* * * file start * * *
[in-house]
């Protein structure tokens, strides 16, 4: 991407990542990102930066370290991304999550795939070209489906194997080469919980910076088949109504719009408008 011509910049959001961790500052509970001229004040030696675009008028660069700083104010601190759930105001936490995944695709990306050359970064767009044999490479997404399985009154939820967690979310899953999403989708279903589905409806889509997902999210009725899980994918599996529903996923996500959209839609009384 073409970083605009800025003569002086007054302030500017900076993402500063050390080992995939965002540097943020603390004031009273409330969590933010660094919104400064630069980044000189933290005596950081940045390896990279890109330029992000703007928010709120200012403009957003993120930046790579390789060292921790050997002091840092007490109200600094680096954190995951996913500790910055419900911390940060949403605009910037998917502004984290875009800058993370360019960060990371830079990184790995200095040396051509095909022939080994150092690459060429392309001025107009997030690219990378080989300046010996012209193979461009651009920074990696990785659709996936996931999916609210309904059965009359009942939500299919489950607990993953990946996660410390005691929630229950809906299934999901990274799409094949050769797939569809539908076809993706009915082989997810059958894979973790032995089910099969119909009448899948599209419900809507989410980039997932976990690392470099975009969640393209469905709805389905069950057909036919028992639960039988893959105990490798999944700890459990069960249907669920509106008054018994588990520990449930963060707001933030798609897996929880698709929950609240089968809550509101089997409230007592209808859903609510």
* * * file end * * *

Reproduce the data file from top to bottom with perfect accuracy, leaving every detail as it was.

[in-house]
């Protein structure tokens, strides 16, 4: 991407990542990102930066370290991304999550795939070209489906194997080469919980910076088949109504719009408008 011509910049959001961790500052509970001229004040030696675009008028660069700083104010601190759930105001936490995944695709990306050359970064767009044999490479997404399985009154939820967690979310899953999403989708279903589905409806889509997902999210009725899980994918599996529903996923996500959209839609009384 073409970083605009800025003569002086007054302030500017900076993402500063050390080992995939965002540097943020603390004031009273409330969590933010660094919104400064630069980044000189933290005596950081940045390896990279890109330029992000703007928010709120200012403009957003993120930046790579390789060292921790050997002091840092007490109200600094680096954190995951996913500790910055419900911390940060949403605009910037998917502004984290875009800058993370360019960060990371830079990184790995200095040396051509095909022939080994150092690459060429392309001025107009997030690219990378080989300046010996012209193979461009651009920074990696990785659709996936996931999916609210309904059965009359009942939500299919489950607990993953990946996660410390005691929630229950809906299934999901990274799409094949050769797939569809539908076809993706009915082989997810059958894979973790032995089910099969119909009448899948599209419900809507989410980039997932976990690392470099975009969640393209469905709805389905069950057909036919028992639960039988893959105990490798999944700890459990069960249907669920509106008054018994588990520990449930963060707001933030798609897996929880698709929950609240089968809550509101089997409230007592209808859903609510």